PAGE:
If your bone density test show that you have Osteopenia or Osteoporosis , your heath care provider will probably want to meet with you to discuss your results and any treatment. Most doctors will want to prescribe a prescription drug so as to increase your bone density. (You can use this web site to read about the drug prescribed as well as other drugs used in the treatment of Osteopenia or Osteoporosis)  Be sure to check the potential side effects of each drug as well as effective dosages and any long term cautions for using the drug prescribed. 

Other ways to reverse bone loss & build  stronger bone. 

Pharmaceutical drugs are not the only way to reverse Osteopenia and Osteoporosis.  This web site provides information about a number of ways that scientific studies have shown to increase reverse Osteoporosis or Osteopenia by increasing bone density.

If you are interested in exploring these things, I suggest you begin by reading the page about what can cause Osteopenia or Osteoporosis.  There are many different causes....everything from certain medical conditions, specific prescription drugs and a host of dietary and life style habits. It really helps to know your individual causes of and figure out if you can eliminate some of these Causes of Osteopenia, Osteoporosis.

Then you will want to read about treatments. There are many natural treatments...everything from changes in diet, certain exercises, specific herbs etc. These can be found at Natural treatments for Osteopenia, Osteoporosis.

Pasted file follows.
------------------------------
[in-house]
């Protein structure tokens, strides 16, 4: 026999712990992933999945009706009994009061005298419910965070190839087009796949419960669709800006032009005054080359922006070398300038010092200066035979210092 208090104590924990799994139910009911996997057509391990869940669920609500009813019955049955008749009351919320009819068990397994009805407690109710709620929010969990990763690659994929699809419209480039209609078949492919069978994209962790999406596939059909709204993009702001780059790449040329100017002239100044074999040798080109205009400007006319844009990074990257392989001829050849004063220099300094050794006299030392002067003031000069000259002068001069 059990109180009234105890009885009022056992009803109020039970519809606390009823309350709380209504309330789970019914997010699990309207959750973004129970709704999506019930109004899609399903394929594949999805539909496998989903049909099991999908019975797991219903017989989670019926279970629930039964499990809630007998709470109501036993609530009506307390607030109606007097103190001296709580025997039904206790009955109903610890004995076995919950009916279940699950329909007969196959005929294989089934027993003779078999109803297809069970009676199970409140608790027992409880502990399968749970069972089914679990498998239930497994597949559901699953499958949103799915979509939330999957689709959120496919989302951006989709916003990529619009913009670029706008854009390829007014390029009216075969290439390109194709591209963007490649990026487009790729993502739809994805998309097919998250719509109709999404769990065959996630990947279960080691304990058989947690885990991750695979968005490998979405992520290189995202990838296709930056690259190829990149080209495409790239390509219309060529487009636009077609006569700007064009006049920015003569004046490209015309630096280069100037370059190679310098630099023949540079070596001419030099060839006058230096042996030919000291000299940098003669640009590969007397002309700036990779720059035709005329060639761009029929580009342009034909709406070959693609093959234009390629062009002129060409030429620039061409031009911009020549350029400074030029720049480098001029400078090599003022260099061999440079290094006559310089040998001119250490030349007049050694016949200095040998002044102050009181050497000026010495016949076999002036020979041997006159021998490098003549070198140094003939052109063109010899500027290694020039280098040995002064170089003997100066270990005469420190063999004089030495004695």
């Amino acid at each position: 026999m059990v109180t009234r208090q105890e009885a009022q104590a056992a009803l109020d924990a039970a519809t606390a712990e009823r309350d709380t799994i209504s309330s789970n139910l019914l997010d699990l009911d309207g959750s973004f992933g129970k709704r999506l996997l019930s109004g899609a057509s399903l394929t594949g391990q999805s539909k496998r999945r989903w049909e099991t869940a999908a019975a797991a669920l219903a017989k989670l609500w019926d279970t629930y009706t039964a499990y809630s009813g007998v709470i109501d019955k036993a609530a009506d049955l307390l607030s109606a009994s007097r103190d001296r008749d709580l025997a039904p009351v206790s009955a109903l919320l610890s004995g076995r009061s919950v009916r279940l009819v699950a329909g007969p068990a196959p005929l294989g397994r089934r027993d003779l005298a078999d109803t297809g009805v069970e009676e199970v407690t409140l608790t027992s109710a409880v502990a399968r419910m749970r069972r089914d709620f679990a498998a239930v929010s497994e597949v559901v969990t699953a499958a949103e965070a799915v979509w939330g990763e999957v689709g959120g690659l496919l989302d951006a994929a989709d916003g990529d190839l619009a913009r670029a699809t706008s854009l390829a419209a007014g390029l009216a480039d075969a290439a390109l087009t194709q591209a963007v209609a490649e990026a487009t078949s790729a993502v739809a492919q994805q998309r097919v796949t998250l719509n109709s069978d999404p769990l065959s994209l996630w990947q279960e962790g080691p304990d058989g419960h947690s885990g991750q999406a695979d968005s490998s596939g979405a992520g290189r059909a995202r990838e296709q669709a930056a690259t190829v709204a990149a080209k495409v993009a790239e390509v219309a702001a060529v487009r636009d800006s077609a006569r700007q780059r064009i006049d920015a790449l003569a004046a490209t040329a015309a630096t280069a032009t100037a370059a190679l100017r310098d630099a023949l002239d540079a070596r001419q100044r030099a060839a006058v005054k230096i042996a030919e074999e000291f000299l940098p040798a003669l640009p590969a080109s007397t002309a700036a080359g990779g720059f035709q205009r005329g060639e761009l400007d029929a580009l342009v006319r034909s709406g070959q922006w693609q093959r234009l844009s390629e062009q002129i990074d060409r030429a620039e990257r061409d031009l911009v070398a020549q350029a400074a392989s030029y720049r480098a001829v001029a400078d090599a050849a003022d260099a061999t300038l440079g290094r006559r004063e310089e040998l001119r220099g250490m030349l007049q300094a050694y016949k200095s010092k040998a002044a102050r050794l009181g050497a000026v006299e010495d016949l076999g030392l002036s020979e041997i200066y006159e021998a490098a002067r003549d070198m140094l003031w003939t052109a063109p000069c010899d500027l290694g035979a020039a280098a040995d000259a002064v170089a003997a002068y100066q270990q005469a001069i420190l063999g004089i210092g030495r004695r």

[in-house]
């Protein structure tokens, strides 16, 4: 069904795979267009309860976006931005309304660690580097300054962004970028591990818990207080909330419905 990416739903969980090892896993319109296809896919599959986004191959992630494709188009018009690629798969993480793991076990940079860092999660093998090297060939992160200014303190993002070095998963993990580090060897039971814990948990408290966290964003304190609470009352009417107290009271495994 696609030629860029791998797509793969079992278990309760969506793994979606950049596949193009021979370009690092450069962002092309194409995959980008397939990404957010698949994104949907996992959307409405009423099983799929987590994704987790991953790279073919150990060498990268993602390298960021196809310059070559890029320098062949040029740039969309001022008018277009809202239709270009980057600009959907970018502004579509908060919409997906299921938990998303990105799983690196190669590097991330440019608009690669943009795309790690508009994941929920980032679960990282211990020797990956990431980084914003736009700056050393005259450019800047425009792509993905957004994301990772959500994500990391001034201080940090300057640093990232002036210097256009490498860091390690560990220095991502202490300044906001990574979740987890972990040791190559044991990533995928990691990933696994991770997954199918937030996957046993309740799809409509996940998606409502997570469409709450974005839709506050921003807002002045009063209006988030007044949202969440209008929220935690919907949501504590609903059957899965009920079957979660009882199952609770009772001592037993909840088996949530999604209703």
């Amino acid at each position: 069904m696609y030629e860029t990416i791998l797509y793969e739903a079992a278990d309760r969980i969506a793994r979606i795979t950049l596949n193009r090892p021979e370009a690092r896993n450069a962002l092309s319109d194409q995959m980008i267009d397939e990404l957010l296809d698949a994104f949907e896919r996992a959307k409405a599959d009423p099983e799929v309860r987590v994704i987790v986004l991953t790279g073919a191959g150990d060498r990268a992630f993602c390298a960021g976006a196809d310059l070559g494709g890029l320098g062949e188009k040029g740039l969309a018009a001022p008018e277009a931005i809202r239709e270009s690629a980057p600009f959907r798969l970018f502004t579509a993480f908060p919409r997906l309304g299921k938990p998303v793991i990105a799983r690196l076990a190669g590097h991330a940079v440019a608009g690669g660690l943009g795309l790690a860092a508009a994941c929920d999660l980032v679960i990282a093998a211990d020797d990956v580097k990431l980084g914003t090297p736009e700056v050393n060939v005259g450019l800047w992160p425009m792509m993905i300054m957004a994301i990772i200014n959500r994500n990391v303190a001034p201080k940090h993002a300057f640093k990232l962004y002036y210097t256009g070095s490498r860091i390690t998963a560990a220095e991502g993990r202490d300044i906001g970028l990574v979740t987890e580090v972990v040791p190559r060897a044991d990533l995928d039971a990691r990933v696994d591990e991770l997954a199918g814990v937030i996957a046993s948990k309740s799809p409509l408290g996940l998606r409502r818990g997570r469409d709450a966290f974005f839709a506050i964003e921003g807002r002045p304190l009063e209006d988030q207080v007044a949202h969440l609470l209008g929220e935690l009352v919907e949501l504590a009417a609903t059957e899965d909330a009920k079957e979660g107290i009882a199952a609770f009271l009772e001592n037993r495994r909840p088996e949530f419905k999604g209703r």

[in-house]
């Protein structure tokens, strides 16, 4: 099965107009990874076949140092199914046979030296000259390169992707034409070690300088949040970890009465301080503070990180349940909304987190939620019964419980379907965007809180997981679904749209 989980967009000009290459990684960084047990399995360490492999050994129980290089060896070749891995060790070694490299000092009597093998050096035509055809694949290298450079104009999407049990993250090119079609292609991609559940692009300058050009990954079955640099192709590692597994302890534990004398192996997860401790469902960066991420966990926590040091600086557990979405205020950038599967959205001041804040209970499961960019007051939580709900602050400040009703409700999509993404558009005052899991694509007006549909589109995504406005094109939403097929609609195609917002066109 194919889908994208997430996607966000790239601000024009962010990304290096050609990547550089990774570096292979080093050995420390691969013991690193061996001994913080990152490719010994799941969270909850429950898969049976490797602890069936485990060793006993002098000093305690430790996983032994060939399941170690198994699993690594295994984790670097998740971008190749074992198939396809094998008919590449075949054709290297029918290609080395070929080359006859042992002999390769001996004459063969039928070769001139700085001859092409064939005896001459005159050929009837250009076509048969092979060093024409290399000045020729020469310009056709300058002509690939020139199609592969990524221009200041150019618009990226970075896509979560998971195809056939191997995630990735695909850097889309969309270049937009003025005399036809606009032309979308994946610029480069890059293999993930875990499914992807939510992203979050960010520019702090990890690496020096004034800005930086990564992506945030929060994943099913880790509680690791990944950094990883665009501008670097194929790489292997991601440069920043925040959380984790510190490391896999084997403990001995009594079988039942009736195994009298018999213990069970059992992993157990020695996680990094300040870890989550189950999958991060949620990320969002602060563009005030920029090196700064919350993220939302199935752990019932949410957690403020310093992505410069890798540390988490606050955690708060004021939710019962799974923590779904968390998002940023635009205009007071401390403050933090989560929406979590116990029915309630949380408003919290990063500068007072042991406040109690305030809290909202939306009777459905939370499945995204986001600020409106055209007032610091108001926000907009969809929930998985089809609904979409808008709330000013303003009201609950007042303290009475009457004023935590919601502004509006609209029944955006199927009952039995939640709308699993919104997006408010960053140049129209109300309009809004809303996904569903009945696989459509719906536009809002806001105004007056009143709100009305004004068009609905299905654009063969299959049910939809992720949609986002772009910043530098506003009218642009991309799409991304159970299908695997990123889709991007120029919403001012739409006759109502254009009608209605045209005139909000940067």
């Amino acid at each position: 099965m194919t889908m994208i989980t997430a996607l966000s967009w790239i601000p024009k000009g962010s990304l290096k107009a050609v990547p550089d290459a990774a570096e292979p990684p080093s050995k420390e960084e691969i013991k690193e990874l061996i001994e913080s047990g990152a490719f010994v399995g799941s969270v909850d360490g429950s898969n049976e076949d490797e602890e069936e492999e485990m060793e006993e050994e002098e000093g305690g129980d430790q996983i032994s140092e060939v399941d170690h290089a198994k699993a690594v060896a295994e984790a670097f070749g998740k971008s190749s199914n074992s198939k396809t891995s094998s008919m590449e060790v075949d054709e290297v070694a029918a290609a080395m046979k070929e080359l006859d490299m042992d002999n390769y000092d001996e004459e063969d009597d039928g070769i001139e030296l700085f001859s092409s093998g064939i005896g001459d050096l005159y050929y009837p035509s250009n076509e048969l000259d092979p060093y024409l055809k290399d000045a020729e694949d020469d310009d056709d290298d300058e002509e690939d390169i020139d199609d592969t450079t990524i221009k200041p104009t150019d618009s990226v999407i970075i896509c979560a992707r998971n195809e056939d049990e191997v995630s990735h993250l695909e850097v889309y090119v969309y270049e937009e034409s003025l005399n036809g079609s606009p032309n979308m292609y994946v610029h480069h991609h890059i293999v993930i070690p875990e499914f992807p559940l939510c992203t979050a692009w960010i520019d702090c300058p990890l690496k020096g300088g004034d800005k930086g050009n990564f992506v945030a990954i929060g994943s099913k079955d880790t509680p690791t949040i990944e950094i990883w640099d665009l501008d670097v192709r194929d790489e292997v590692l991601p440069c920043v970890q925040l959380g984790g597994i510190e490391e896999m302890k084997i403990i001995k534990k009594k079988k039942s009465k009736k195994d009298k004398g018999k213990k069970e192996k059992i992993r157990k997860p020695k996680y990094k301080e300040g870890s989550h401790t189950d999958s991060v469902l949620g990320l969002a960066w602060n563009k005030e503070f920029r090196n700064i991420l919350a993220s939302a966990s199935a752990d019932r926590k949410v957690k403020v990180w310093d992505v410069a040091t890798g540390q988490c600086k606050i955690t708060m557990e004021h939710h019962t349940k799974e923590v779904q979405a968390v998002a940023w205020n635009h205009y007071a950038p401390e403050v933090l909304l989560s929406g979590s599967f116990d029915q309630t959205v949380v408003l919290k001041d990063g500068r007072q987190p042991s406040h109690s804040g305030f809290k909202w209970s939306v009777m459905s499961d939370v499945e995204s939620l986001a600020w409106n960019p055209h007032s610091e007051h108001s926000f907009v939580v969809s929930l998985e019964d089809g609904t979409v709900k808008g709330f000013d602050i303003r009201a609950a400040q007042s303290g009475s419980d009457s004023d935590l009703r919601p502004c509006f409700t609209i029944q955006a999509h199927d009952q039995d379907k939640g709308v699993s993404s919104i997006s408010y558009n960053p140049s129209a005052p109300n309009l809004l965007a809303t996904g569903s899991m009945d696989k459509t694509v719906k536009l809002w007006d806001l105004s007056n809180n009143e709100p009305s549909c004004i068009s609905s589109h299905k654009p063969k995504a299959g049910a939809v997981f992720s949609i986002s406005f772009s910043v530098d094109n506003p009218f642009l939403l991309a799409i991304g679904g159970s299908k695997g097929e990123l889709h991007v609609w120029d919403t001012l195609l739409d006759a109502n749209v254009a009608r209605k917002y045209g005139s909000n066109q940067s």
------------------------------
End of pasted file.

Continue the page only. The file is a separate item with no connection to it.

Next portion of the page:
And if you want to read more about the pharmaceutical drug treatments for Osteopenia, Osteoporosis....including any drug your health care provider prescribed, do click on Drug treatments to reverse bone loss. 

Osteopenia and Osteoporosis can be reversed. You can build strong bones.

Yes, you can build strong any age.  Yes, many people have done it. I did it by first figuring out WHY I was losing bone. Not everyone does. I needed to find out the causes of my bone loss and stop doing the things that were my individual causes. That is why I think the CAUSES page is so important.

Of course there are pharmaceutical drugs  used as  Osteopenia, Osteoporosis treatment. But there are also a host of natural treatments....everything from specific exercises, dietary changes, herbs..... Lifestyle can contribute to bone loss. It can also reverse bone loss and aid in building strong bones. See: Natural treatments Osteopenia, Osteoporosis